We often view past poetry through the spectacles of our current conceptions, and it’s therefore salutary – indeed enlightening – to see how previous generations saw matters. I’ve been reading some old anthologies purchased cheaply on line through Abebooks, and will spend the next few posts discussing what’s come to light.
Here, to start with, is ‘Verse of Our Day: An Anthology of Modern American and British Poetry’ edited by Margery Gordon and Marie B. King, and published by D. Appleton and Co. in 1931. The anthology is divided into 19 sections, and to give the flavour of the work generally and without distortion I’ll reproduce the first stanza of the first poem in each of the first six sections.
Softly along the road of evening,
In a twilight rim with rose,
Wrinkled with age, and drenched with dew
Old Nod, the shepherd goes.
From: Nod by Walter de la Mare
2. The Year
Yellow walls in the yellow sunlight,
Glowing, vibrant beside the water,
A bit of desert beside the water,
Silent, empty in wind and sunshine,
Open windows and sunlit doorway,
Drinking the scent of wayside blossoms,
How must the whispering wind thrill through thee,
Crying soft the heart of silence,
Speaking to thee as to all things lonely.
An Abandoned Adobe by Rose Henderson
Twas such a saucy little brook
And had so beckoning a look
And had a wink so sly,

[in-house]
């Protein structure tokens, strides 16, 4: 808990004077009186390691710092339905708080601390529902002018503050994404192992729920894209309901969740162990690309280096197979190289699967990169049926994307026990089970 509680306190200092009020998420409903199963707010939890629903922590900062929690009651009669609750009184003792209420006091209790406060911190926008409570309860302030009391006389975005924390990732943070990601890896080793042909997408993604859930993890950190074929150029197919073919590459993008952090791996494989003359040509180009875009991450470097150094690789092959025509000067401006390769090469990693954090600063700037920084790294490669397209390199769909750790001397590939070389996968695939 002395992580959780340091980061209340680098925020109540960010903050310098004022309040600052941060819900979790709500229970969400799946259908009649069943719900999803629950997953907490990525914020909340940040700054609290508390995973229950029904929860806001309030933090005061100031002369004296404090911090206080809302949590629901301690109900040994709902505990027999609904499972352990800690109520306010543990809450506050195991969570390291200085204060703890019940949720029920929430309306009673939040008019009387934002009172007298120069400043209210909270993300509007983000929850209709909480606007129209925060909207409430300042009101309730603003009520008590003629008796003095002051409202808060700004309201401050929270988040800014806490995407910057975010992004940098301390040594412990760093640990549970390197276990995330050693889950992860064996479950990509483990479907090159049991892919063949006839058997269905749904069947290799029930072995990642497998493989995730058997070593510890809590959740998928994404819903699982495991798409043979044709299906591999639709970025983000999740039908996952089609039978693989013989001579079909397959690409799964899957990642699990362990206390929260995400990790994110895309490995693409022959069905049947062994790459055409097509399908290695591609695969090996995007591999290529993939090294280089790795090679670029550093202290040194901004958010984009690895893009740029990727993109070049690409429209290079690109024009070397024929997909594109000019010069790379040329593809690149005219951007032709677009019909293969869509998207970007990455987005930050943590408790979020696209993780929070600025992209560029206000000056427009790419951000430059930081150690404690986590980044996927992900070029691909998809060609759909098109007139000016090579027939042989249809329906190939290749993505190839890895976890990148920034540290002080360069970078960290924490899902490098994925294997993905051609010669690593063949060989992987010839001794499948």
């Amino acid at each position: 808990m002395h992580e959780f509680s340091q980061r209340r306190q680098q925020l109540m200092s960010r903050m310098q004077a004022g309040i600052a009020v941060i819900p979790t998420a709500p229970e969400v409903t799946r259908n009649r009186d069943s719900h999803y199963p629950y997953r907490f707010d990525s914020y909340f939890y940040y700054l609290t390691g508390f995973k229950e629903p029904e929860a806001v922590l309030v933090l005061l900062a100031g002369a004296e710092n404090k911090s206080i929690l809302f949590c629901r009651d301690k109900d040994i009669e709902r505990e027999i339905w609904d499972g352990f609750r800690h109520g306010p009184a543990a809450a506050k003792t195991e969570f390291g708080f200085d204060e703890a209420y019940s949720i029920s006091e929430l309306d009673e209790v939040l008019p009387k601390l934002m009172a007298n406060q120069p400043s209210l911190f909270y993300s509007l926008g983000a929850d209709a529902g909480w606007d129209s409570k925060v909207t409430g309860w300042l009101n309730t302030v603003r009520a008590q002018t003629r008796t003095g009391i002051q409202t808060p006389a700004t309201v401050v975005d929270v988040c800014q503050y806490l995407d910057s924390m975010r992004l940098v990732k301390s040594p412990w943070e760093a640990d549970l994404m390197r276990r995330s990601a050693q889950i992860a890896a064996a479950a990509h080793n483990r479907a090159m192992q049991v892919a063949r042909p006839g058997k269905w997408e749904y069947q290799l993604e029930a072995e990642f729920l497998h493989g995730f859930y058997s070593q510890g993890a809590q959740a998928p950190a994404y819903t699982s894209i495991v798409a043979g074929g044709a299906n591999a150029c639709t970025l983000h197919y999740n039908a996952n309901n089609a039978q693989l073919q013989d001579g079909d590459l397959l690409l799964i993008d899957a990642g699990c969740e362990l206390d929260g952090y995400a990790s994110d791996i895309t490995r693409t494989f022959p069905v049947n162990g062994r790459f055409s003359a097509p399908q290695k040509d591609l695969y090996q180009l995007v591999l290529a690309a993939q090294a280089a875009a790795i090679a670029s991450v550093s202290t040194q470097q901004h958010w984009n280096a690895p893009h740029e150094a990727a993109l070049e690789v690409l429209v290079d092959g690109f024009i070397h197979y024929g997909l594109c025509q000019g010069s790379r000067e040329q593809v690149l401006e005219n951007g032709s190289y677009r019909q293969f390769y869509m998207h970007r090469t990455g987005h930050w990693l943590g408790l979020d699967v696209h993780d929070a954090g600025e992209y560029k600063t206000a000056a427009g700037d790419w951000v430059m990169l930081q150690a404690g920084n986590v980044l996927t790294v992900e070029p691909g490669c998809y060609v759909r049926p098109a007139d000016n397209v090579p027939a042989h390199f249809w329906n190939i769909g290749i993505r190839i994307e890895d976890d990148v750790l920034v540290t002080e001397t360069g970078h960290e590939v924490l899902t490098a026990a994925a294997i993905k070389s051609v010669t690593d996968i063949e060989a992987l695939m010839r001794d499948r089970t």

That oft I follow’d where it led,
Caught by its roguish eye,
Caught by the dimpling laugh that sped
Ever ahead, ever ahead,
Amid the grasses growing :–
And O the wind was blowing,
And O the wind was high!
from: And O the Wind by Witter Bynner
Today I have grown taller from walking with the trees,
And the seven sister-poplars who go softly in a line;
And I think my heart is whiter fro its parley with a star
That trembled out at nightfall and hung about the pine.
from:Good Company by Karle Wilson Baker
Heaven is my hand, and I
Touch a heart-beat of the sky,
Hearing a blackbird’s cry.
from: A Blackbird Suddenly by Joseph Auslander
My tall sunflowers love the sun,
Love the burning August noons
When the locust tunes its viol,
And the cricket croons.
from: Sunflowers by Clinton Scollard
No one could object to such poetry, I’d have thought. It’s engaging, perceptive and illustrates what our grandparents thought poetry should be: simple, heart-felt and spiritually uplifting. Walter de la Mare’s was the only name well known to me, but the anthology includes biographical sketches of contributors. All were educated at leading universities, and all were respected figures in their day. However outmoded they may seem to us in their sentiments and expressions, the poems are no worse, surely, than the collections put out by our contemporary literary presses. Indeed, they’re probably a little better: unpretentious, with sensible themes, adequately crafted.
But it’s not very demanding work. I wouldn’t doubt the anthology gave vivid pleasure to numerous readers – publishers were commercially minded in those days – and would have lain on countless bedside tables, to be dipped into before turning off the light. But it is a little parochial, rather like the amateur painting club’s annual show: skilled but also derivative and unconcerned with contemporary themes. I hope that doesn’t sound dismissive or condescending, because it’s essential we appreciate what these poets were achieving before we look at what the Modernists were trying to escape from- something I’ll look at in the next post.